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Adobe Premiere Pro CC - Essentials Training

Scale down 4k to HD when exporting to Media Encoder & Premiere

Daniel Walter Scott

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Hey there, I've got some 4K footage that I want to export, as just a little old HD, a smaller size, and I want to do it while I'm exporting it, rather than trying to resize it all here in Premiere Pro. I do this, often I've got some places that I share videos with, that don't currently accept 4K, so even though I'll edit in 4K, I need to actually scale it down for them, and instead of like duplicating the sequence and trying to scale it all down, I can just do it when I export; let me show you how. 

If you haven't already, in our footage, we've got, this one called Clouds UHD, let's make a sequence from it, because it is, it's size is - let me scroll across - it should be UHD, or 4K. So I need to export it. So I'm going to do the same thing, I'm going to have it selected down here in my Timeline, or have the sequence selected up here in the Project Window, then use my shortcut, 'Command M' on a Mac, 'Ctrl M' on a PC. I'm going to say, you, my friend are going to go get queued, and a good place to start is, under here it should be-- it depends on the last thing you said, but Match Source - High Bitrate is a nice good place to get started, and then let's click on the word 'Match Source'. 

At the moment it's going to come out, under 'Video Settings', you can see it's going to match the source, which is 4K. Actually I want to untick that, and actually just make it HD, which is 1080. Click enter and it changes the width and the height because this is linked. So I've gone from UHD or 4K, down to HD. I didn't have to mess with my Premiere Pro file, just kind of do it all on the export. Now while we're here I'll throw a little bit of bonus extra stuff in, because the-- it started off at Maximum Bitrate, I lie, High Bitrate, and basically it's just to do with this part here. So the Bitrate setting is set to 10. What you might do is, just to get the best quality out of this, you can set it to a variable Bitrate, 2 pass.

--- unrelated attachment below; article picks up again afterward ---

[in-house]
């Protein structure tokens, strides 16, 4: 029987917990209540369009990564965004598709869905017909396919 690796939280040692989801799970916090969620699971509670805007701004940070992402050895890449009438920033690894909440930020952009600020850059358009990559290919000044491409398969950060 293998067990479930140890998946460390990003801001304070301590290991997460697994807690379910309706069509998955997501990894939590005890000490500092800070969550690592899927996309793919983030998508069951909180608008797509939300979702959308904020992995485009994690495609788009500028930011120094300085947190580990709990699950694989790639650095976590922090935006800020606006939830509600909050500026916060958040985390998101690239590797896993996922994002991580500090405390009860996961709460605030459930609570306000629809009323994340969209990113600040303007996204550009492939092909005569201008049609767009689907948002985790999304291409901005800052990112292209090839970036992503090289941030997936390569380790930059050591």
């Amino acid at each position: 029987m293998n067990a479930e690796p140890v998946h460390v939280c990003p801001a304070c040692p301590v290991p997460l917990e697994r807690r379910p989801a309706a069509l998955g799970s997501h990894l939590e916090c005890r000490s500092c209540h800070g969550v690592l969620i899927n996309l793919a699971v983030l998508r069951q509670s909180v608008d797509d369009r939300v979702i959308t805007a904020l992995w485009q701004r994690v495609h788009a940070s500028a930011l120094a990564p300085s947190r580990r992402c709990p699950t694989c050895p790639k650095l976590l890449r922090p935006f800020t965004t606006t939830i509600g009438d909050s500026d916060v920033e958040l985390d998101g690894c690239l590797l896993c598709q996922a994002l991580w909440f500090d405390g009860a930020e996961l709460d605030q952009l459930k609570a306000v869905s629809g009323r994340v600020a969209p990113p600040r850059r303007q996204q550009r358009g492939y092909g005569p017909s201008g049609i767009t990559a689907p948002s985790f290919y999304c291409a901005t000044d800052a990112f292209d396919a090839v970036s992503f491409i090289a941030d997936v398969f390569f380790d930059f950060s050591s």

All it just means is, well, we lowered it down maybe to get it quite small. If you put it on this setting, Variable Bitrate, 2 pass, it's going to take longer, and what it will do is it will look through the footage, and the stuff that is moving fast, will use this higher Bitrate, 12, you can go higher than this. This would be a really typical kind of good quality video. You can crank it right up to a zillion, but 12 is good, and what it's going to do is going to say, when it's moving fast it's going to use 12, and when things are moving slowly we're going to lower it down to 10, because there's not much changing between the frames.

So the Bitrate doesn't need to kind of change in a depth so fast. You could lower this down to, I don't know, 8. You can play around with this depending on your video. The other one in here, just so you know, Constant Bitrate. You can just say, don't mess around with the variables, just stick it at 8, don't change it, whereas a Variable Bitrate will give it kind of a high low, but will take a lot longer to process. 

The other thing you might do is use maximum render quality, just to get the most out of this 4K footage being cut down to HD. Let's click 'OK', that should render it, and it should come out HD. Where am I going to stick it? I'll stick it on my Render Files. So we're going to 'Exercise Files', 'Project 3', renders, stick it on with that gang. Hit 'Play', and let it go through its time. That didn't take any time at all, and we've got our clouds. It's been cut down to HD footage, looks nice, nice and easy. That's it for this video, I will see you in the next one.